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United States Department of Agriculture

Agricultural Research Service

Research Project: Pediatric Clinical Nutrition

Location: Children's Nutrition Research Center

Title: Systemic exposure to menthol following administration of peppermint oil to paediatric patients

Author
item Kearns, Gregory
item Chumpitazi, Bruno
item Abdel-rahman, Susan
item Garg, Uttam
item Shulman, Robert

Submitted to: BMJ Open
Publication Type: Peer Reviewed Journal
Publication Acceptance Date: 6/15/2015
Publication Date: 7/14/2015
Citation: Kearns, G.L., Chumpitazi, B.P., Abdel-Rahman, S.M., Garg, U., Shulman, R.J. 2015. Systemic exposure to menthol following administration of peppermint oil to paediatric patients. BMJ Open. 5(8):e008375.

Interpretive Summary: Peppermint oil (PMO) has been used to treat abdominal problems dating to ancient Egypt, Greece and Rome. Despite the fact it is used in children, little is known about how the body metabolizes (breaks down) PMO. We studied in a small group of children how the body handles PMO. We found that the form of PMO given to a child is very important in how the body metabolizes the medication. We can now carry out studies which examine what effects PMO has on the gastrointestinal tract.

Technical Abstract: Peppermint oil (PMO) has been used to treat abdominal ailments dating to ancient Egypt, Greece and Rome. Despite its increasing paediatric use, as in irritable bowel syndrome (IBS) treatment, the pharmacokinetics (PK) of menthol in children given PMO has not been explored. Single-site, exploratory pilot study of menthol PK following a single 187 mg dose of PMO. Subjects with paediatric Rome II defined (IBS; n=6, male and female, 7-15 years of age) were enrolled. Blood samples were obtained before PMO administration and at 10 discrete time points over a 12 h postdose period. Menthol was quantitated from plasma using a validated gas chromatography mass spectrometry technique. Menthol PK parameters were determined using a standard non-compartmental approach. Following a dose of PMO, a substantial lag time (range 1-4 h) was seen in all subjects for the appearance of menthol which in turn, produced a delayed time of peak (Tmax=5.3 +/- 2.4 h) plasma concentration (Cmax=698.2 +/- 245.4 ng/mL). Tmax and Tlag were significantly more variable than the two exposure parameters; Cmax, mean residence time and total area under the curve (AUC=4039.7 +/- 583.8 ng/mL × h) which had a coefficient of variation of <20%. Delayed appearance of menthol in plasma after oral PMO administration in children is likely a formulation-specific event which, in IBS, could increase intestinal residence time of the active ingredient. Our data also demonstrate the feasibility of using menthol PK in children with IBS to support definitive studies of PMO dose-effect relationships.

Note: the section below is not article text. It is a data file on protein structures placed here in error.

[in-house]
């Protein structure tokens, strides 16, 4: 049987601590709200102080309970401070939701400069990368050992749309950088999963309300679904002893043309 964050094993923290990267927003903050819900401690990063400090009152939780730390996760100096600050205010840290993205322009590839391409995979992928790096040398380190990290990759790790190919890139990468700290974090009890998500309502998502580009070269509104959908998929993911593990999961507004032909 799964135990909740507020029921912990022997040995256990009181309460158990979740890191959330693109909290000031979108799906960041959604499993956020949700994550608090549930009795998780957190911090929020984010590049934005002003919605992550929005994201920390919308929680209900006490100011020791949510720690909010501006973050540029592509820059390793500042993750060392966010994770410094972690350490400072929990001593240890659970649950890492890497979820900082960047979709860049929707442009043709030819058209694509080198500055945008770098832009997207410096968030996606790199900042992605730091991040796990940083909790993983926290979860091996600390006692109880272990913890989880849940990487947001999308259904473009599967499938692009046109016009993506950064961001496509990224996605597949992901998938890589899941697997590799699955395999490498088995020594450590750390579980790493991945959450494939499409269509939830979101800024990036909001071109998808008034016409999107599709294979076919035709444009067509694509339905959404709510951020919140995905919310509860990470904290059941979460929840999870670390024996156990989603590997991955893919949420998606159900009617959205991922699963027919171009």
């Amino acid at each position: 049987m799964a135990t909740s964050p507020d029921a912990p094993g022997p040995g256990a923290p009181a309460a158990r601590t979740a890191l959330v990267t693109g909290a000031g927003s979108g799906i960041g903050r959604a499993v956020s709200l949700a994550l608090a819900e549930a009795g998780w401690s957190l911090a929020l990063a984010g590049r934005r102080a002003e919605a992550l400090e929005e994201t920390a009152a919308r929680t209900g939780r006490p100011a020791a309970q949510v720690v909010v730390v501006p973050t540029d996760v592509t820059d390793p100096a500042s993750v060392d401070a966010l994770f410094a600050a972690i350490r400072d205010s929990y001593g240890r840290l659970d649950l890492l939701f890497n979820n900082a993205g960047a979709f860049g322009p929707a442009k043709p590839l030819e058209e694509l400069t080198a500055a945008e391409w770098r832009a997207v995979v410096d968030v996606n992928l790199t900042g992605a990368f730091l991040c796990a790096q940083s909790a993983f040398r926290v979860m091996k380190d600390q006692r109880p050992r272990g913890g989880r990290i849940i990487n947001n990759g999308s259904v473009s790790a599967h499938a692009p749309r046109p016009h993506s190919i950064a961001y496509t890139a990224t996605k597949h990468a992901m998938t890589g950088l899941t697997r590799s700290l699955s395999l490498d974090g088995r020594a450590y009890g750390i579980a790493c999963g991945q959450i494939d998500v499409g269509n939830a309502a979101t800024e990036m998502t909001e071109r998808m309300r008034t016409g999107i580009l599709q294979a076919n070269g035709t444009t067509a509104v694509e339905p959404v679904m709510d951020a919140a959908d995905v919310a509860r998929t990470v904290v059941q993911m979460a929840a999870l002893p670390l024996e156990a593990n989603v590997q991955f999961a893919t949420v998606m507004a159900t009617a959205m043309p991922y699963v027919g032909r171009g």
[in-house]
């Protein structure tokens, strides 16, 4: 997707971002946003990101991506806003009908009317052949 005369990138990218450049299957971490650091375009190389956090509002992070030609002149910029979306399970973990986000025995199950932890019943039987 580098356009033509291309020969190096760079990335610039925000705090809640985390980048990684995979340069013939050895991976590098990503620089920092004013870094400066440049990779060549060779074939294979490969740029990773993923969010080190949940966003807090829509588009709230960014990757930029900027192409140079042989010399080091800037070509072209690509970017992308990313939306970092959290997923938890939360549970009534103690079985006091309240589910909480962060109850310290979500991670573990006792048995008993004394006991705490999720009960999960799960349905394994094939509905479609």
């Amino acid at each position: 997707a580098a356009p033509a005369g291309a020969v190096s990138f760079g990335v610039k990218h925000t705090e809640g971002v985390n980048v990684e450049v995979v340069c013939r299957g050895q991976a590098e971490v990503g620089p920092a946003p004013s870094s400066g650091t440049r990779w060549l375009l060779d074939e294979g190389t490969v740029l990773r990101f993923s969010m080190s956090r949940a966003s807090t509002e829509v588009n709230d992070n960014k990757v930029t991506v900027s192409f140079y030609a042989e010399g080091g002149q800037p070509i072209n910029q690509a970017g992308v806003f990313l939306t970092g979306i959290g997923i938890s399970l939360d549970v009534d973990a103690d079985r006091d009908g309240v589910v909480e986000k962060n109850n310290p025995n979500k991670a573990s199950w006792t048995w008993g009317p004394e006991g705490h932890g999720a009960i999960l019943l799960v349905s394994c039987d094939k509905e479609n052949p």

Last Modified: 09/22/2017
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